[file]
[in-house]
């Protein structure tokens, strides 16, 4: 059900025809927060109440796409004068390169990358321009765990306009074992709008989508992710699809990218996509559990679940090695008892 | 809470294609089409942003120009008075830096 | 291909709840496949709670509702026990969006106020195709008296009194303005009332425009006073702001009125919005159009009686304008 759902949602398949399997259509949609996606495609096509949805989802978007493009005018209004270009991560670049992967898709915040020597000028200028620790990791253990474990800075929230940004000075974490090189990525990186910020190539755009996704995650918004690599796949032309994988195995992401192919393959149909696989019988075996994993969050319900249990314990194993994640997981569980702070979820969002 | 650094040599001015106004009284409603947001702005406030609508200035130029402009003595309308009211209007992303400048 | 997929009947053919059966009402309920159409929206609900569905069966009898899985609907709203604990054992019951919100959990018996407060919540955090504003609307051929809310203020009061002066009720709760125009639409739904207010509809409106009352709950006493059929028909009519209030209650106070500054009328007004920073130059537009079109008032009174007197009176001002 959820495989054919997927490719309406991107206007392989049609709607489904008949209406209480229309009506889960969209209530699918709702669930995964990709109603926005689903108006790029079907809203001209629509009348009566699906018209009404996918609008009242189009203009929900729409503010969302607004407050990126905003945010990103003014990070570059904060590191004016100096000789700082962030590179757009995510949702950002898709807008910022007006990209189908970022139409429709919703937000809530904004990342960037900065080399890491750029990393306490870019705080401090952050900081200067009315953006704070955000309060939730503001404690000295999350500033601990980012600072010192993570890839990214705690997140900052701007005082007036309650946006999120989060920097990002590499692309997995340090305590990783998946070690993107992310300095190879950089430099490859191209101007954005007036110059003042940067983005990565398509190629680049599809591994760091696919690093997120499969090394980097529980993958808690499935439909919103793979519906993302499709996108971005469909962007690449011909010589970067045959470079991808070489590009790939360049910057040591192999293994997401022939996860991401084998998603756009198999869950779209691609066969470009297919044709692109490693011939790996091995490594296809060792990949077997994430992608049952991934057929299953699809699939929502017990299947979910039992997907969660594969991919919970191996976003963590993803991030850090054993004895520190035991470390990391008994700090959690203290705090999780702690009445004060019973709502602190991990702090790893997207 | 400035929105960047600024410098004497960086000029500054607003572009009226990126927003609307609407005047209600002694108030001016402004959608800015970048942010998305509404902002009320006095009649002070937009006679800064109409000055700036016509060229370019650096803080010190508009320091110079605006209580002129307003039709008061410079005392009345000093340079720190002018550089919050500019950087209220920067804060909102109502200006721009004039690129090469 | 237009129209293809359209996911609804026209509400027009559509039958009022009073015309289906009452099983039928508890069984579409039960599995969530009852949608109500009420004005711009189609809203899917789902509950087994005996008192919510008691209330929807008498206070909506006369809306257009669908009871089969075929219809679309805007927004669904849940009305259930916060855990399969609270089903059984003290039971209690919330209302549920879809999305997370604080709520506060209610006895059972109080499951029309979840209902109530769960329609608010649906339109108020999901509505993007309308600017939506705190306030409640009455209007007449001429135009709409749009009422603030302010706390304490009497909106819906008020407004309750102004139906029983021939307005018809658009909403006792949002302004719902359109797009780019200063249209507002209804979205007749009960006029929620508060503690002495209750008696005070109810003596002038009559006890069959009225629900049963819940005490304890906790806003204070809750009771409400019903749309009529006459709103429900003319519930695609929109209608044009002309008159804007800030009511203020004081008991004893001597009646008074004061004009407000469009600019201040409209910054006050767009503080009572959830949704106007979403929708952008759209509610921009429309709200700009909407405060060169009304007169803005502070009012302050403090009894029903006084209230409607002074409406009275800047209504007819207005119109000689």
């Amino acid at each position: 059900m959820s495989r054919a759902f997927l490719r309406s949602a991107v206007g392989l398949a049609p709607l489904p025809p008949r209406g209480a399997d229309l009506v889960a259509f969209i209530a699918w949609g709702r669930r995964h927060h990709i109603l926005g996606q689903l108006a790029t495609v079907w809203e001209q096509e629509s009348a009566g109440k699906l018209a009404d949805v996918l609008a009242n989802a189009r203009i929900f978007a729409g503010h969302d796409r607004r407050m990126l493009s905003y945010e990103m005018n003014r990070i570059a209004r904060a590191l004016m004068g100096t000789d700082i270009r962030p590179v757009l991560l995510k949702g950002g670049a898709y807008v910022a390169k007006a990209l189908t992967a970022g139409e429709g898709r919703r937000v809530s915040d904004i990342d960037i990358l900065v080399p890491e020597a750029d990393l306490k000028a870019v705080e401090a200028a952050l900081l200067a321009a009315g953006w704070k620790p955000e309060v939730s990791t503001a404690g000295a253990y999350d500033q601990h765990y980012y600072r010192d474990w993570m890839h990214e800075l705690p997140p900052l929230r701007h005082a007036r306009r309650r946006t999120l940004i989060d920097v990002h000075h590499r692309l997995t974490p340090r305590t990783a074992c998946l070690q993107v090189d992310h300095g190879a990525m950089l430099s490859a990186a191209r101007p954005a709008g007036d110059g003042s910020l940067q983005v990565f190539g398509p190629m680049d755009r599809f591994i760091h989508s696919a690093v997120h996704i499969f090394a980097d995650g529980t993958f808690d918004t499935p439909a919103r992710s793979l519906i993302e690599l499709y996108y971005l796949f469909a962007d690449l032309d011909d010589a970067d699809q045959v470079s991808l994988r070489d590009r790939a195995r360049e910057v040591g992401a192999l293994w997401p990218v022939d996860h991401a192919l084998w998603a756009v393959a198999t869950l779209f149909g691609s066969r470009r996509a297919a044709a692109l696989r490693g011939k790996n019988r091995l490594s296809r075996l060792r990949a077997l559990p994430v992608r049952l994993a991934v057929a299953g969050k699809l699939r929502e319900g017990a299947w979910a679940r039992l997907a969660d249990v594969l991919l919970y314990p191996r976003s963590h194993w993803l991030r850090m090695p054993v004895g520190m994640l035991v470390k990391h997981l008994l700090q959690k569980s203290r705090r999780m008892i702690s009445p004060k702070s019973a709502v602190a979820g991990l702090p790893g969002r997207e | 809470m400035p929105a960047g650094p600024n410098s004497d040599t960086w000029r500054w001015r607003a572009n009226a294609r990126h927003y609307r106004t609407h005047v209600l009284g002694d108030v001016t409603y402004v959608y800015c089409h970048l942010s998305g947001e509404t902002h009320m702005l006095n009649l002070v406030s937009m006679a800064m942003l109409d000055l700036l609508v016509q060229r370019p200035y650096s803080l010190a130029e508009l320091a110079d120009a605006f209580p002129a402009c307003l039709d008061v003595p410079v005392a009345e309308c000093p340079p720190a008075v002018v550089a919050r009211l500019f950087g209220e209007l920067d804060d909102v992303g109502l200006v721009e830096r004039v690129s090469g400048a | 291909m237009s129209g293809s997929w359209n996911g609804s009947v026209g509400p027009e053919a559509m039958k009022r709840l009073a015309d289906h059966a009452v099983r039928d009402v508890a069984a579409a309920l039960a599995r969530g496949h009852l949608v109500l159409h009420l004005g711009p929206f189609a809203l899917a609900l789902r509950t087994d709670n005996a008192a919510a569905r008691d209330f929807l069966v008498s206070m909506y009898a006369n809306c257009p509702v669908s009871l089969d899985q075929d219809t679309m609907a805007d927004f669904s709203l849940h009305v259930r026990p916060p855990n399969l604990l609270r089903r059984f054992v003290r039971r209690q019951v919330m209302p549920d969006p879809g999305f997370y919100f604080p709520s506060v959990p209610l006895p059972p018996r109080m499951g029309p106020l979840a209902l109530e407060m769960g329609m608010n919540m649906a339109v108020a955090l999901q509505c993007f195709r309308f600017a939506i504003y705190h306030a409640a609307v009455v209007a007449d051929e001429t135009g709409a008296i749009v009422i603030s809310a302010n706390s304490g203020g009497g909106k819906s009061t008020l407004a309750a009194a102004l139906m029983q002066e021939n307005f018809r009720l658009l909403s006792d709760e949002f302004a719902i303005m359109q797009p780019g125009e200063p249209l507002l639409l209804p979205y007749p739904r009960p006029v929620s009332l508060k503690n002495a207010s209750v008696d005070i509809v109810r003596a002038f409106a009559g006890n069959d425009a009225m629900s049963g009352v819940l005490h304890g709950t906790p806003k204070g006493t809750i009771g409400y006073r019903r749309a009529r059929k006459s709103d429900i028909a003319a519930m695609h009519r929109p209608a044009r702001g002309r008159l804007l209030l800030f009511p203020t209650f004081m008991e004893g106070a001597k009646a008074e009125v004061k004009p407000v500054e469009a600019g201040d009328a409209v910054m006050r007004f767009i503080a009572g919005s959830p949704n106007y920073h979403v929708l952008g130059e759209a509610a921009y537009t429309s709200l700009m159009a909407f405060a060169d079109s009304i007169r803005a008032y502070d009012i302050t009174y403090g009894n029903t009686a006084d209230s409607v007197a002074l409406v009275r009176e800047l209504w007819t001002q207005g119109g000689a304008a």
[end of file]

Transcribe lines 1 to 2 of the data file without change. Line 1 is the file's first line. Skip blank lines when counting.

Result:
[in-house]
């Protein structure tokens, strides 16, 4: 059900025809927060109440796409004068390169990358321009765990306009074992709008989508992710699809990218996509559990679940090695008892 | 809470294609089409942003120009008075830096 | 291909709840496949709670509702026990969006106020195709008296009194303005009332425009006073702001009125919005159009009686304008 759902949602398949399997259509949609996606495609096509949805989802978007493009005018209004270009991560670049992967898709915040020597000028200028620790990791253990474990800075929230940004000075974490090189990525990186910020190539755009996704995650918004690599796949032309994988195995992401192919393959149909696989019988075996994993969050319900249990314990194993994640997981569980702070979820969002 | 650094040599001015106004009284409603947001702005406030609508200035130029402009003595309308009211209007992303400048 | 997929009947053919059966009402309920159409929206609900569905069966009898899985609907709203604990054992019951919100959990018996407060919540955090504003609307051929809310203020009061002066009720709760125009639409739904207010509809409106009352709950006493059929028909009519209030209650106070500054009328007004920073130059537009079109008032009174007197009176001002 959820495989054919997927490719309406991107206007392989049609709607489904008949209406209480229309009506889960969209209530699918709702669930995964990709109603926005689903108006790029079907809203001209629509009348009566699906018209009404996918609008009242189009203009929900729409503010969302607004407050990126905003945010990103003014990070570059904060590191004016100096000789700082962030590179757009995510949702950002898709807008910022007006990209189908970022139409429709919703937000809530904004990342960037900065080399890491750029990393306490870019705080401090952050900081200067009315953006704070955000309060939730503001404690000295999350500033601990980012600072010192993570890839990214705690997140900052701007005082007036309650946006999120989060920097990002590499692309997995340090305590990783998946070690993107992310300095190879950089430099490859191209101007954005007036110059003042940067983005990565398509190629680049599809591994760091696919690093997120499969090394980097529980993958808690499935439909919103793979519906993302499709996108971005469909962007690449011909010589970067045959470079991808070489590009790939360049910057040591192999293994997401022939996860991401084998998603756009198999869950779209691609066969470009297919044709692109490693011939790996091995490594296809060792990949077997994430992608049952991934057929299953699809699939929502017990299947979910039992997907969660594969991919919970191996976003963590993803991030850090054993004895520190035991470390990391008994700090959690203290705090999780702690009445004060019973709502602190991990702090790893997207 | 400035929105960047600024410098004497960086000029500054607003572009009226990126927003609307609407005047209600002694108030001016402004959608800015970048942010998305509404902002009320006095009649002070937009006679800064109409000055700036016509060229370019650096803080010190508009320091110079605006209580002129307003039709008061410079005392009345000093340079720190002018550089919050500019950087209220920067804060909102109502200006721009004039690129090469 | 237009129209293809359209996911609804026209509400027009559509039958009022009073015309289906009452099983039928508890069984579409039960599995969530009852949608109500009420004005711009189609809203899917789902509950087994005996008192919510008691209330929807008498206070909506006369809306257009669908009871089969075929219809679309805007927004669904849940009305259930916060855990399969609270089903059984003290039971209690919330209302549920879809999305997370604080709520506060209610006895059972109080499951029309979840209902109530769960329609608010649906339109108020999901509505993007309308600017939506705190306030409640009455209007007449001429135009709409749009009422603030302010706390304490009497909106819906008020407004309750102004139906029983021939307005018809658009909403006792949002302004719902359109797009780019200063249209507002209804979205007749009960006029929620508060503690002495209750008696005070109810003596002038009559006890069959009225629900049963819940005490304890906790806003204070809750009771409400019903749309009529006459709103429900003319519930695609929109209608044009002309008159804007800030009511203020004081008991004893001597009646008074004061004009407000469009600019201040409209910054006050767009503080009572959830949704106007979403929708952008759209509610921009429309709200700009909407405060060169009304007169803005502070009012302050403090009894029903006084209230409607002074409406009275800047209504007819207005119109000689």